Keeping forests healthy is better than trying to restore them after droughts or insect outbreaks have already killed trees, but identifying future threats is sometimes a challenge. Not so in the Daniel Boone National Forest in the Cumberland Plateau area of Kentucky. Oaks dominate the area, but they are under stress and susceptible to decline, while invasive gypsy moths expand their range every year and will probably reach the Forest within the next several decades. The moth larvae eat the leaves of trees and shrubs, and defoliation could interact with oak decline to kill many trees in the Cumberland Plateau.
“The potential risks led to a proactive partnership among managers, stakeholders, and researchers on the Daniel Boone National Forest,” says U.S. Forest Service Southern Research Station (SRS) scientist Callie Schweitzer. The partnership included four Forest Service Research Work Units (including the Northern and Southern Research Stations), three universities, two natural resource state agencies, private logging contractors, an electrical utility, and many National Forest system personnel from all levels of the organization.
“Oak decline is a widespread and long-term forest health issue,” says Schweitzer, research forester with the SRS Upland Hardwood Management and Ecology unit and lead author of an article about the study recently published in the Journal of Forestry. In the Daniel Boone National Forest, as in much of the Cumberland Plateau, oaks are at risk of decline because of multiple interacting factors. The trees are mature, and grow close together, while recent droughts, management histories, and competition between species have already stressed trees. Future stressors include continuing changes in climate and the impending arrival of the gypsy moth.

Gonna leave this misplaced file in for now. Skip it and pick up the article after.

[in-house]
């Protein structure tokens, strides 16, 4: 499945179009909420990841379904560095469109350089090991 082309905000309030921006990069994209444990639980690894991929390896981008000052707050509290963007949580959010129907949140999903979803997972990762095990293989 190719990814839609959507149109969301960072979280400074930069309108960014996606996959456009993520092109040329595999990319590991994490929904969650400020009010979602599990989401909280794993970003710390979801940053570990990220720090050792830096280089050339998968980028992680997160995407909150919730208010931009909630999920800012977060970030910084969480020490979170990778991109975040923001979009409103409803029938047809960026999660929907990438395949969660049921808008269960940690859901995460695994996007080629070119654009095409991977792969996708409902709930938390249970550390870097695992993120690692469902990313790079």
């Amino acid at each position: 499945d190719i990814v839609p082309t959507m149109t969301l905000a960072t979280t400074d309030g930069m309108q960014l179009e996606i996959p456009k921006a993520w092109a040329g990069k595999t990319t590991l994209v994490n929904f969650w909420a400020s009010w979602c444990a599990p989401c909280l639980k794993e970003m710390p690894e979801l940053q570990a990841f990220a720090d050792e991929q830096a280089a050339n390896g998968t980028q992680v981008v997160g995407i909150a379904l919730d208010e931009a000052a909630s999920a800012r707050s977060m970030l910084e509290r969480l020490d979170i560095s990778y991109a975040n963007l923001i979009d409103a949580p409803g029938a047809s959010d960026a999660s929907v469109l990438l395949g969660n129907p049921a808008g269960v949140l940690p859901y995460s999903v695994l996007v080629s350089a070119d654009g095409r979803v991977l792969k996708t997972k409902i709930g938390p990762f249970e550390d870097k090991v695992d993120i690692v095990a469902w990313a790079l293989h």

Improving forest health – especially increasing tree and crown vigor – could prevent oak stands from declining while protecting against future gypsy moth infestations. The researchers tested various silvicultural treatments, including selective harvesting, thinning, and prescribed burning on stands that were either slightly moist (sub-mesic) or slightly dry (sub-xeric). “We also examined changes in species composition and stand structure, regeneration outcomes, and the cost of the mechanized forest operations used to implement the treatments,” says Schweitzer.
Three years after all the harvesting treatments were complete, researchers found that the remaining younger oaks were growing more vigorously. “This should allow for continued growth of these oak trees into large overstory trees,” says Schweitzer. “These trees should also be generally healthier and have lower chance of mortality during oak decline or gypsy moth attacks than under pretreatment conditions.”
The study area is home to several bat species, including Indiana bats, gray bats, Rafinesque’s big-eared bats, Eastern small-footed bats and several others. Protecting these species required not harvesting too many of their roost trees, which often have large cracks in the trunk and peeling bark.
“The characteristics of roost trees for bats are often exactly the opposite of the healthy, vigorous trees we wanted to promote with the silvicultural treatments,” says Schweitzer. “Meeting multiple, sometimes conflicting objectives was challenging.” The complications were also magnified because of the long-term scale of the project.
Although treatments were communicated as part an approved forest management plan, there were some difficulties along the way. “However, partnerships make multidisciplinary research on forest management easier,” says Schweitzer. “The division of objectives and subsequent work follow disciplinary lines, making the research complementary rather than overlapping.”
For more information, email Callie Schweitzer at firstname.lastname@example.org